Now that we have been successful for the second time in defeating the bear referendum, we can go about our business. Our opposition, the Humane Society of the United States (HSUS), has gotten the message and will move on to more fertile soil. Right?

Wrong on both counts. We cannot afford to let down our guard, nor can we afford to assume that HSUS will pack up its dog-and-pony show and move along.

With a seemingly bottomless campaign war chest, and a determination born of a passionate ideology, HSUS has pledged not to be cowed by its recent defeat at the polls.

Now, today — while the memory of what could have happened to Maine’s bear hunting heritage is fresh in our minds — is the time to take the offensive. If we don’t, the outcome may not be so favorable the third time around.

The Sportsman’s Alliance of Maine (SAM), which can take a lot of credit for saving the bear hunt, is, to its credit, planning on taking the offensive. SAM’s director, David Trahan, says that “SAM and our Coalition partners are preparing a legislative agenda that will include legislation to protect hunting rights and stop HSUS from abusing our referendum system again.”

This is good news. There are a number of changes in the law that can make it more difficult for HSUS to ply its wares in the Pine Tree State. SAM has really come to the fore as a voice for Maine sportsmen. Its value has been proven time and time again. Sportsmen concerned about our hunting heritage can help by becoming a SAM member, and encouraging sportsmen friends to follow suit.


It would also seem, based on what has happened in many other states, that a hunting-rights provision needs to be added to our state constitution. Currently, there are 18 states that have consitutional provisions that guarantee the right to hunt and fish. There is similar constitutional legislation pending in Michigan, New Jersey, New York and Pennsylvania.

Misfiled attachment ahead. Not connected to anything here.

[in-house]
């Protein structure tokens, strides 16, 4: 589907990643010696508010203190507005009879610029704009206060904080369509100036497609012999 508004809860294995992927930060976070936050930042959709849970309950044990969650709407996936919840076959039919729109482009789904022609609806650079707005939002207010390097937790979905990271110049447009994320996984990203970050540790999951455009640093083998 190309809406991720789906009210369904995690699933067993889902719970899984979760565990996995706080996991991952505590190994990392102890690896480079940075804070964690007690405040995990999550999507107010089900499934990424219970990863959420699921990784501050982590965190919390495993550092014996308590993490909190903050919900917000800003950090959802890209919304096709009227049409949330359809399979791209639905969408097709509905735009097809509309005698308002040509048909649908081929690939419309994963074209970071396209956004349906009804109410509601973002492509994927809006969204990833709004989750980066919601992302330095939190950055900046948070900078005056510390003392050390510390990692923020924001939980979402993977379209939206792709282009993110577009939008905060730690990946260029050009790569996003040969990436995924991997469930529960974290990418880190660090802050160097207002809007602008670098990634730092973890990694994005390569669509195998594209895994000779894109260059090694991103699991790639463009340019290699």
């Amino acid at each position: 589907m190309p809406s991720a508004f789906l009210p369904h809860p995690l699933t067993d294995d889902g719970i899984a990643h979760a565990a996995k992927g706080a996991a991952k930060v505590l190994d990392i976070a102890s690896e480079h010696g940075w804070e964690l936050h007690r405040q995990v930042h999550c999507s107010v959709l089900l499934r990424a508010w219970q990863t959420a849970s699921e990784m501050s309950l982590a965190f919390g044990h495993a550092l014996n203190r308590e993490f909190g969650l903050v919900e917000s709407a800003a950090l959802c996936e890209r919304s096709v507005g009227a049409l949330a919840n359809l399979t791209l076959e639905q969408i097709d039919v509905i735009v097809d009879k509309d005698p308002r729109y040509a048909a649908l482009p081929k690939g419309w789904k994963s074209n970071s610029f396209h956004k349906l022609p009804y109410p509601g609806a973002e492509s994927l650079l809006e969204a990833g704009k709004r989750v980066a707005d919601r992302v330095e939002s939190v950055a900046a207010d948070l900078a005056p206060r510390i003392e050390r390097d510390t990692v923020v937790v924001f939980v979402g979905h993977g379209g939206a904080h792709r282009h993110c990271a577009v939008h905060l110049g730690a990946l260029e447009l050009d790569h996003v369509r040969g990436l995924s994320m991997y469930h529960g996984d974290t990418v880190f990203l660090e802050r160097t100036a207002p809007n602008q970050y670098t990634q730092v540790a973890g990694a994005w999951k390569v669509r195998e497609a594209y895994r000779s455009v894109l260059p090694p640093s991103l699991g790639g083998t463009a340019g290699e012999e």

Maine might want to take a page from Nebraska. There, in 2012, the state legislature sent the amendment to a statewide popular vote. By a vote margin of 76 percent to 23 percent, Nebraska voters approved a hunting rights amendment to their state constitution.

The amendment reads: “A constitutional amendment to establish the right to hunt, to fish, and to harvest wildlife and to state that public hunting, fishing, and harvesting of wildlife shall be a preferred means of managing and controlling wildlife.”

Interestingly, Vermont has enjoyed a hunting-rights provision in its state constitution since statehood in 1777. It reads: “The inhabitants of this State shall have liberty in seasonable times, to hunt and fowl on the lands they hold, and on other lands not inclosed, and in like manner to fish in all boatable and other waters (not private property) under proper regulations, to be made and provided by the General Assembly.”

The question, of course, is: Would these state constitutional provisions protect all aspects of Maine’s hunting heritage from animal rights extremists like HSUS? Answers need to come from constitutional scholars.

Any and all of these appear to be steps in the right direction. In the Nebraska debate, legislators who opposed the hunting-rights provisions argued that they represented a “trivialization” of an important, hallowed document.

No doubt, that argument would be voiced by lawmakers from southern Maine’s urban voting block if ever we got to the constitutional debate. But what’s new? In the recent bear referendum vote, a majority of voters in Cumberland, Knox and York counties supported the bear hunting ban.

The key is to take the offensive early, and enact as many changes to the law as necessary to safeguard Maine’s hunting heritage and wildlife management processes.

The author is editor of the Northwoods Sporting Journal. He is also a Maine Guide, co-host of a weekly radio program “Maine Outdoors” heard Sundays at 7 p.m. on The Voice of Maine News-Talk Network (WVOM-FM 103.9, WQVM-FM 101.3) and former information officer for the Maine Dept. of Fish and Wildlife. His e-mail address is [email protected] . He has two books “A Maine Deer Hunter’s Logbook” and his latest, “Backtrack.”

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